HGervais wrote:I still maintain the most racist place I have ever lived or seen was Boston. I saw shit there, especially from the police towards black people, that I simply can't imagine ever happening here without major riots going down afterwards.
Boston definitely has a history of hardcore racism, although it is more of an isolated period that stretches from the early 1900's to around the mid-90's, since back in the day it used to be an abolitionist stronghold and compared to the rest of the country a very welcoming place for black people. The most famous examples are the Red Sox being the last major league time to sign a black player, and they were DEAD last, they waited till like 59 or something, Bill Russell's comments in his books about Boston in the 60's, and the riots over bussing to integrate the schools in 68 where that photo of the black guy getting beaten up with the american flag was taken and also where the footage from the beginning of The Departed is from. The thing is, it's really important to understand that a significant portion of the city wasn't really that racist and racism wasn't that prevalent in many of the surrounding towns, it was just incredibly virulent in the Irish neighborhoods in the city itself like Southie and Charlestown and the shore towns like Revere and Quincy. Like, if you went to Cambridge or Brookline or Brighton, no one really cared about bussing, but the working class whites from downtown went nuts. Racism flourished in Boston in ways that it didn't in other northeastern cities for 2 reasons- Boston probably has the most corrupt and entrenched city government in the country excepting New Orleans, and the political machine that controlled the city and all the civil servants, including the police, as Harold mentioned, was controlled by these Irish neighborhoods. So every cop, whether he was walking a beat in Mattapan or Dorchester or the Back Bay, was from Southie or Charlestown, and on the off chance he wasn't, he still came from a department whose culture was dominated by the attitudes from those neighborhoods. So even as racial attitudes started to improve during the 70's and 80's as the working class whites were pushed out of the urban centers by yuppie college kids, the cops were still old school bastards who would beat the bag out of blacks and step all over their constitutional rights without blinking. The other thing that makes Boston different from similar cities is the reason this continued so long without any action being taken- Boston has a far smaller percentage of black people than most other cities of similar size. Even though blacks are a minority nationwide, they make up the majority of many major city populations, and even if they don't, they at least have very large powerful voting blocs that must be reckoned with. The relatively small size of Boston's black population meant that they didn't have the legislative power to bring the police under control. Boston is also probably one of the most ethnically segregated cities in the country, all the black people are concentrated in Mattapan, Roxbury, parts of East Boston,and Dorchester, so even as the city's white people became more tolerant, they really had no idea what was going on in those neighborhoods because they never went there. And the Irish political machine was still there. Boston may be one of the most liberal cities in the country with all these great universities, but there has always been this radically different parallel culture of working class whites who worked very hard to create neighborhoods they controlled and could not abide seeing their kids bussed off to different schools in different parts of the city while other kids from black neighborhoods were bussed in. People in Southie are STILL pissed about this. White working class populations from Chicago to Baltimore to Philly were similarly racist, but they didn't have the power that the Southie Irish did.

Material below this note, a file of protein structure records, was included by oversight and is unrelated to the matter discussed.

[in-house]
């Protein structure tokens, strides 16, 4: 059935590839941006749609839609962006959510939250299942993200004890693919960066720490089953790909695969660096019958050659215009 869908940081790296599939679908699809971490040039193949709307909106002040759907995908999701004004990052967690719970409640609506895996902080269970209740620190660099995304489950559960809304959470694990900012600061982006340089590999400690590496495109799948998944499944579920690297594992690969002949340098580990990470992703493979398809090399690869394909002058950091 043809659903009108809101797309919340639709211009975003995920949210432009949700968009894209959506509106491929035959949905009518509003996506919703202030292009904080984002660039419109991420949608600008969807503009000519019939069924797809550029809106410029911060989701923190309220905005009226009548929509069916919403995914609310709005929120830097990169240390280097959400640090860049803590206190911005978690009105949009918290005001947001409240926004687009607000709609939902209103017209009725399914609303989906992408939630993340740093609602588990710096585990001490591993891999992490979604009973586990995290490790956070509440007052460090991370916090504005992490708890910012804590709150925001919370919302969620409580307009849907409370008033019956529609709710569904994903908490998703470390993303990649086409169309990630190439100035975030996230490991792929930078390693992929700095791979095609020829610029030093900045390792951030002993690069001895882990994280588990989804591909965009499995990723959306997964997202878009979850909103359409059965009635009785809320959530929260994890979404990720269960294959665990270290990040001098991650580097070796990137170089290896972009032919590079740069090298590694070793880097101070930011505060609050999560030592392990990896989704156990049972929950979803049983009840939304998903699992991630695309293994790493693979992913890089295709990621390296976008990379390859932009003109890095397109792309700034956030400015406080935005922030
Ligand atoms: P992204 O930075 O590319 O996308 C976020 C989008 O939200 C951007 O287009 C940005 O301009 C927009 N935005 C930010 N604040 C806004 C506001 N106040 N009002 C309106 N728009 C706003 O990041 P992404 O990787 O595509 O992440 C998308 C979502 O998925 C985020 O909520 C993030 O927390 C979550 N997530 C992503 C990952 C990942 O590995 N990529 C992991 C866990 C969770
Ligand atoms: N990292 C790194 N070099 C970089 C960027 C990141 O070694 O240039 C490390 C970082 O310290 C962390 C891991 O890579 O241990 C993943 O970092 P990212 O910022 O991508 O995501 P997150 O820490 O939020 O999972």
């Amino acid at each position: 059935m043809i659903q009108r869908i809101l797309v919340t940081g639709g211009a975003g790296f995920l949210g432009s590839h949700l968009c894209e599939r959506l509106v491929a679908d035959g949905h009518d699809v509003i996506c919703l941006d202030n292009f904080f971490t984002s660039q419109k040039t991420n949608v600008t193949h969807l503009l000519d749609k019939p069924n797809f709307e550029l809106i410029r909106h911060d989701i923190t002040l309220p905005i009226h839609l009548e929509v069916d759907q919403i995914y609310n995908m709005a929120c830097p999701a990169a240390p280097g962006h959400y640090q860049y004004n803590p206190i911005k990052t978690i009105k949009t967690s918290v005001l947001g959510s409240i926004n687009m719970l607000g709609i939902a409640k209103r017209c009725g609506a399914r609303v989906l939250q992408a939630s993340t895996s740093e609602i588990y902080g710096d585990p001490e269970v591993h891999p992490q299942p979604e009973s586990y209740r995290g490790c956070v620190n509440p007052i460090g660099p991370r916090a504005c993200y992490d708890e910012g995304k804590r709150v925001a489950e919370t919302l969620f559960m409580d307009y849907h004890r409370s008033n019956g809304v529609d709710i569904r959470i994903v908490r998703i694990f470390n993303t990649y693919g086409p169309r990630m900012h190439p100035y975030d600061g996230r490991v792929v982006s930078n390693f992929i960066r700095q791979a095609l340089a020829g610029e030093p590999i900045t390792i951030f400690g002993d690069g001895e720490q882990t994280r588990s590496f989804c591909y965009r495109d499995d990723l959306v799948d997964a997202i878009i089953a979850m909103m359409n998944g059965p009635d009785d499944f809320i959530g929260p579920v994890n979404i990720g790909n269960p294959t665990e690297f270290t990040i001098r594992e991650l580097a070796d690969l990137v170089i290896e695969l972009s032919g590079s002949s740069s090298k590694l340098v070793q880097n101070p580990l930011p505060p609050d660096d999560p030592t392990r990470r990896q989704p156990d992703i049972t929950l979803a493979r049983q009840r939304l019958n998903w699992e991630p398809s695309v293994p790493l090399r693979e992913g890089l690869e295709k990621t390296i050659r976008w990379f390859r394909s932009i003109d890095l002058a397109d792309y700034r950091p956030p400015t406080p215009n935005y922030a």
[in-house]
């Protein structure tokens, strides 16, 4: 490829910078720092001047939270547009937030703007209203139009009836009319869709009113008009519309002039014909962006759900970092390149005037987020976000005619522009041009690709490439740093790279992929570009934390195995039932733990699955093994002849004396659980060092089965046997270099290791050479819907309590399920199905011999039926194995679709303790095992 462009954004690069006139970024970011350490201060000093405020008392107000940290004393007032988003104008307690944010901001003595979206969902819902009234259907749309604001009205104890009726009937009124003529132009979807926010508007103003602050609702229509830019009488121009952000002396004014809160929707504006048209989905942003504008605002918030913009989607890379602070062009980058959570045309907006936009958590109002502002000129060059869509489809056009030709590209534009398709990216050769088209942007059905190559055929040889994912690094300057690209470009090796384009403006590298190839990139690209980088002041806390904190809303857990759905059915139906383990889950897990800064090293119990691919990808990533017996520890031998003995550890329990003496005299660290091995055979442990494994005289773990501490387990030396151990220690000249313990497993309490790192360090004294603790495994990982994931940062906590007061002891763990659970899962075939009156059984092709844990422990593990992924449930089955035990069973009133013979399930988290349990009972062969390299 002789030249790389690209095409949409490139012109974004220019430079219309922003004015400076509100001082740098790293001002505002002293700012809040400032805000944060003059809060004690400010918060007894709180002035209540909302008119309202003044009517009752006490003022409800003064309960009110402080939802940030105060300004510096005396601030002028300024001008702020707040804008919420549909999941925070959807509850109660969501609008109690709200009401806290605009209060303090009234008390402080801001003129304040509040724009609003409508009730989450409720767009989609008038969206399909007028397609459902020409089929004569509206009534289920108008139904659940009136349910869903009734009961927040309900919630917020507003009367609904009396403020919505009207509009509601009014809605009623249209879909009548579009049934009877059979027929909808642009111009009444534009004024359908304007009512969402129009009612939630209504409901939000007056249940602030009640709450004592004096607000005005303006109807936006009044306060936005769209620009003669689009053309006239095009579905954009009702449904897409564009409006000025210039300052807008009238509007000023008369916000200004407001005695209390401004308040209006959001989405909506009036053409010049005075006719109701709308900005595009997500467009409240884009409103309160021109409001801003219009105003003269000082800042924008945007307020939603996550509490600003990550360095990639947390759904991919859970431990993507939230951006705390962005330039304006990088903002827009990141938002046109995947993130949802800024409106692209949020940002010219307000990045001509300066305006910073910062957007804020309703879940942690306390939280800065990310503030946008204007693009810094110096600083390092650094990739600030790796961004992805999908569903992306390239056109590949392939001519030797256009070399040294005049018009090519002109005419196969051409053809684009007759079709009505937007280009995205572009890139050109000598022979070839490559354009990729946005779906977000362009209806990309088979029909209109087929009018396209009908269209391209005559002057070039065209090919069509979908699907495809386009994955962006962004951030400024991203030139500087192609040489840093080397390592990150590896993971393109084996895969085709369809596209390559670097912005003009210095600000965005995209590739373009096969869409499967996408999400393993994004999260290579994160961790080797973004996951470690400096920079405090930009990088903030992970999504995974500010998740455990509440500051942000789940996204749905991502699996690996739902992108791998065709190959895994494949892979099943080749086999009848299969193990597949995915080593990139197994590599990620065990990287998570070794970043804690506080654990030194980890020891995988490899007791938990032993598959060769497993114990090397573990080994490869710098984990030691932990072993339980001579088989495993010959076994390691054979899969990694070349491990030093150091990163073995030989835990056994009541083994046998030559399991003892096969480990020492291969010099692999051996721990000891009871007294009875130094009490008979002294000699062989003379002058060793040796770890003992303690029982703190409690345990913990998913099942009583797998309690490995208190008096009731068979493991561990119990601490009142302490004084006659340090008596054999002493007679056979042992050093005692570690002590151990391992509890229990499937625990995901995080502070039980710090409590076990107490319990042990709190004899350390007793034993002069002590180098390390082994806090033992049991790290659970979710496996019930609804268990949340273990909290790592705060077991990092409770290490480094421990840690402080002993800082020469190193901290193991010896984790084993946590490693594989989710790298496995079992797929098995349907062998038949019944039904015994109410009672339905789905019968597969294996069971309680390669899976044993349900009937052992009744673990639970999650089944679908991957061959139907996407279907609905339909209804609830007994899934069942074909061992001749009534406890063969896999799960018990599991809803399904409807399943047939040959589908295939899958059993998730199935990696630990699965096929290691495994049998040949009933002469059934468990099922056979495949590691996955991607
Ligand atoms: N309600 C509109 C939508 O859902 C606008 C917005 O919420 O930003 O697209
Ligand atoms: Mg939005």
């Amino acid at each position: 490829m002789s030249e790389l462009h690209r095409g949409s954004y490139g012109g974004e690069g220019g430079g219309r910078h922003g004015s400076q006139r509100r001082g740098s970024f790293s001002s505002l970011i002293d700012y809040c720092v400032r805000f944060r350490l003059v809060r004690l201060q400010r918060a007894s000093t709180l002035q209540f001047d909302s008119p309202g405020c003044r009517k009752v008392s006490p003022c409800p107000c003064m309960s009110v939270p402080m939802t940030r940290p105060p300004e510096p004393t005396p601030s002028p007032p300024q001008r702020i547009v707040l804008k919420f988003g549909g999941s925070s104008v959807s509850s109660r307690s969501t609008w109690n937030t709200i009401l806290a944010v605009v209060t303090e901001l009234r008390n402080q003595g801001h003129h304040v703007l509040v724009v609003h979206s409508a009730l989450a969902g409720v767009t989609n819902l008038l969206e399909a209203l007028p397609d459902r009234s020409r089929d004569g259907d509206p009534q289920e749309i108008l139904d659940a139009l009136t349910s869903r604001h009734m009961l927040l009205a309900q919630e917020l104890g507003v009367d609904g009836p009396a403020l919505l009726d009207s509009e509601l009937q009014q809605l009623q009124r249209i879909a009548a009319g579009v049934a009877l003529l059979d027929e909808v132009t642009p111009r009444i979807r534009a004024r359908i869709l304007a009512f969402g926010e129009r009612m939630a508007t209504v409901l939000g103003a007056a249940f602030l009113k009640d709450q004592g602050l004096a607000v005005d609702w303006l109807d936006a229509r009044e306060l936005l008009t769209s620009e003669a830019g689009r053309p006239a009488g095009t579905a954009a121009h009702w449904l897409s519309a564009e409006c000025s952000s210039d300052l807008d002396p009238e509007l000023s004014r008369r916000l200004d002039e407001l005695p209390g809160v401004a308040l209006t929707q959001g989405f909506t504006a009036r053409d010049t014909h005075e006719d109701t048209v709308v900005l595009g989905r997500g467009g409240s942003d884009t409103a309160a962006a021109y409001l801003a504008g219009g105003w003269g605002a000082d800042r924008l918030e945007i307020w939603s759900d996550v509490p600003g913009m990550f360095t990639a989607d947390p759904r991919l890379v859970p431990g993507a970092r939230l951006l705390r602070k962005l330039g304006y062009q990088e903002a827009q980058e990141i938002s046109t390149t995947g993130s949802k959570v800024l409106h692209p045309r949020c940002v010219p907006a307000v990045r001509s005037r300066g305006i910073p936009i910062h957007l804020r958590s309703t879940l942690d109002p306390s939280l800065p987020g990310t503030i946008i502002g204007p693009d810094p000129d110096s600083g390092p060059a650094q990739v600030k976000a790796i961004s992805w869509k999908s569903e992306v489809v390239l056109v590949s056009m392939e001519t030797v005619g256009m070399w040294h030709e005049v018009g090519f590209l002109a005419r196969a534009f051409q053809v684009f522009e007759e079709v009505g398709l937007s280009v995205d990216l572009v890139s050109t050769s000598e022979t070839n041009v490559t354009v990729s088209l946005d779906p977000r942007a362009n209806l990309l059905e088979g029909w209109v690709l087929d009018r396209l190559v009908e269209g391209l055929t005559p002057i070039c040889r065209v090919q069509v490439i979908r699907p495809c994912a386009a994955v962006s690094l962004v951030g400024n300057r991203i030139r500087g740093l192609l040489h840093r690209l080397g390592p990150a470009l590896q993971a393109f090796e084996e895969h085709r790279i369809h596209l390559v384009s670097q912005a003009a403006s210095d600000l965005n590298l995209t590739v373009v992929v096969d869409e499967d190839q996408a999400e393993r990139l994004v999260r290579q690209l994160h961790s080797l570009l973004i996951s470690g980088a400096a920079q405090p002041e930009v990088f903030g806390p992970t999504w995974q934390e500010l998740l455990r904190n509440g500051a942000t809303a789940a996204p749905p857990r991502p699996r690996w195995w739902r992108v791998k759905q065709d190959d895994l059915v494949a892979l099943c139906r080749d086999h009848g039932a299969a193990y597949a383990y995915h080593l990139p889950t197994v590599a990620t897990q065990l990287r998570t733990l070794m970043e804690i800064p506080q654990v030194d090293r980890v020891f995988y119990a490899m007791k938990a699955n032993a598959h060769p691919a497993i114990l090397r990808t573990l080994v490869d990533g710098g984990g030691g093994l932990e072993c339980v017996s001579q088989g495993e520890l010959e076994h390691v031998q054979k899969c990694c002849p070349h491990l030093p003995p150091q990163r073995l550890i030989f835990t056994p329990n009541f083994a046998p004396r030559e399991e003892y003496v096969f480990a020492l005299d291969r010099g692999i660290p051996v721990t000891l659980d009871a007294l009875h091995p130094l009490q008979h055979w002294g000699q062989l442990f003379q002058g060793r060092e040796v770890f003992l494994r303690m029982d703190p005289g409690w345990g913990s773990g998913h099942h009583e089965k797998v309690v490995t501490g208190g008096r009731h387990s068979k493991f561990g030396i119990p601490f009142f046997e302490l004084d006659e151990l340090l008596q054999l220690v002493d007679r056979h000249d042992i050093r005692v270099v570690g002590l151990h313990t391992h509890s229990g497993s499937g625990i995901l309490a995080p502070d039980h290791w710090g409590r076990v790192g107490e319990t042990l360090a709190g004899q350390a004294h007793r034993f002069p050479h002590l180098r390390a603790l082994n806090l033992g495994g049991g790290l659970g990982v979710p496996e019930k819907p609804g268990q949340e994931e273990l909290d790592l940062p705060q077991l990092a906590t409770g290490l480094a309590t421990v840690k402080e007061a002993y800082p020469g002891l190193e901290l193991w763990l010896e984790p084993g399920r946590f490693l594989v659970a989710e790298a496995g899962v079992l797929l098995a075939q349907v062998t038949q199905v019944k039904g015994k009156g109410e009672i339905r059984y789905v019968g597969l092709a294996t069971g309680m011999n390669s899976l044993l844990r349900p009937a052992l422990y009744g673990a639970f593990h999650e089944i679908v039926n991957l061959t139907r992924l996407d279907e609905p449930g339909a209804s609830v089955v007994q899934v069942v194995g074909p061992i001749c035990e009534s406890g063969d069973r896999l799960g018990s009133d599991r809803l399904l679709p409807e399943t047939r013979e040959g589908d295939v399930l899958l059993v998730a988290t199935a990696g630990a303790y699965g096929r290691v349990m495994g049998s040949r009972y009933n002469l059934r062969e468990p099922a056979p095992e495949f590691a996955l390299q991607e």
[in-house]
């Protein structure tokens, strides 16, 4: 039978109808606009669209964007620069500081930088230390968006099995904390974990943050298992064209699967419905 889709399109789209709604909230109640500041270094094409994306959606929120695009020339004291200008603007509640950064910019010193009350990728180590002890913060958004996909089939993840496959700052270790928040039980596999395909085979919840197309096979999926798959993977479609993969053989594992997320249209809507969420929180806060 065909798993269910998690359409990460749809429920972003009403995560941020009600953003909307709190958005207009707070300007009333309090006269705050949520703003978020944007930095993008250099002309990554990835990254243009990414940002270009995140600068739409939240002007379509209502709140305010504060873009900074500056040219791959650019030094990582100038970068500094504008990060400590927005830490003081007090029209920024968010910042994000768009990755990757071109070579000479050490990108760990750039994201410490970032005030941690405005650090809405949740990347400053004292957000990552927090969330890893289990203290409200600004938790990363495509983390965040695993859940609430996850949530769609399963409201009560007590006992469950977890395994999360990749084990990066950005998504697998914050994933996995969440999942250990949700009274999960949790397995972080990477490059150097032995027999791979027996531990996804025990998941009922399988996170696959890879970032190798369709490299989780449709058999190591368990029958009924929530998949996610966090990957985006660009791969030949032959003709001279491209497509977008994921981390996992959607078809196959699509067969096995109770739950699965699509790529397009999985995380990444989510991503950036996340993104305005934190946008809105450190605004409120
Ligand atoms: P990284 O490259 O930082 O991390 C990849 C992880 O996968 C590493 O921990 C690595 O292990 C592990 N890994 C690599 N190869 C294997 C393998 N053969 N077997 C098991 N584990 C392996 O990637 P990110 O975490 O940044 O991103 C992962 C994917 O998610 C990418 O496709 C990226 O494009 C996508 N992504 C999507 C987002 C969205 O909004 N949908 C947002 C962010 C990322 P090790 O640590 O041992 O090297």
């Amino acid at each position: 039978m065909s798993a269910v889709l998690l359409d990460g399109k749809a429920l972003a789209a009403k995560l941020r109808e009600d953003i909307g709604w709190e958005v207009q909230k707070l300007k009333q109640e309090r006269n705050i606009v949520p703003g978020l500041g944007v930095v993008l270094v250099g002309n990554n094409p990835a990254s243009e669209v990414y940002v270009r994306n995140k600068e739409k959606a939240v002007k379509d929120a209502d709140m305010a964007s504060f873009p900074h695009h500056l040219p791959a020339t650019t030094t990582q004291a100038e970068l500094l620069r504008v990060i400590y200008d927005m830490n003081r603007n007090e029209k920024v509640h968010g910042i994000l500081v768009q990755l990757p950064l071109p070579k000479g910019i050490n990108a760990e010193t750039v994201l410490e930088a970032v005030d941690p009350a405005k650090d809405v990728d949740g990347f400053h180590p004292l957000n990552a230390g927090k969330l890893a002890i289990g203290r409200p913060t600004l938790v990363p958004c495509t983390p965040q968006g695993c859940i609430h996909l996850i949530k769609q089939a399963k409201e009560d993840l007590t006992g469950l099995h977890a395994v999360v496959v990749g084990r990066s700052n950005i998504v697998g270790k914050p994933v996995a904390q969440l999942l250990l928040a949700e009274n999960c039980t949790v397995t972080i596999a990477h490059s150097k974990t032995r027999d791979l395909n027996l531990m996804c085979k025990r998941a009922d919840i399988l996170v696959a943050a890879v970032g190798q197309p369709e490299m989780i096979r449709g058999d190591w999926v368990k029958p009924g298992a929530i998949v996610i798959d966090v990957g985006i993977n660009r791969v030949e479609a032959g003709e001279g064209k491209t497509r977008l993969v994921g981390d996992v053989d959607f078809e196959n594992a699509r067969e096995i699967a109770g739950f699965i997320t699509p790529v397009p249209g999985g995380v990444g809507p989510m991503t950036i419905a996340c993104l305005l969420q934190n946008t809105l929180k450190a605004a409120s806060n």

All of this can basically be traced back to when the Irish first came to Boston and they were violently oppressed and discriminated against by the old school New England puritans. It's hard to believe now, but during the first wave of Irish immigration, it was incredibly dangerous to be an Irishman in Boston. This led to them banding together and forming incredibly strong political organizations, and it worked, they took control of every facet of the city, but they never abandoned that us against the world ethos. They hated blacks before busing became an issue because they reflexively hated everyone who wasn't Irish, but they saw the busing program as an attempt to break up their neighborhoods by taking their kids all over the city, and their fear of losing their grip turned into hatred of the blacks, and it never really went away.
It really is completely different now, though. Racists are uneducated and poor people who are all variations in the characters in Mystic River, and they can't afford to live in the city anymore so they are moving out and being replaced by tons of liberal yuppies. We have a black governor, and sports tickets are too expensive for the racists to come now either, everyone drives in from Newton and Wellesley and Weston and Brookline now. Of course, no black people can afford to go to sporting events either, so our crowds are incredibly homogeneous, but hey, what can you do?
pointing out that the simple generalities being forwarded by those who usually are accusing the same thing of some other group was merely that, a point made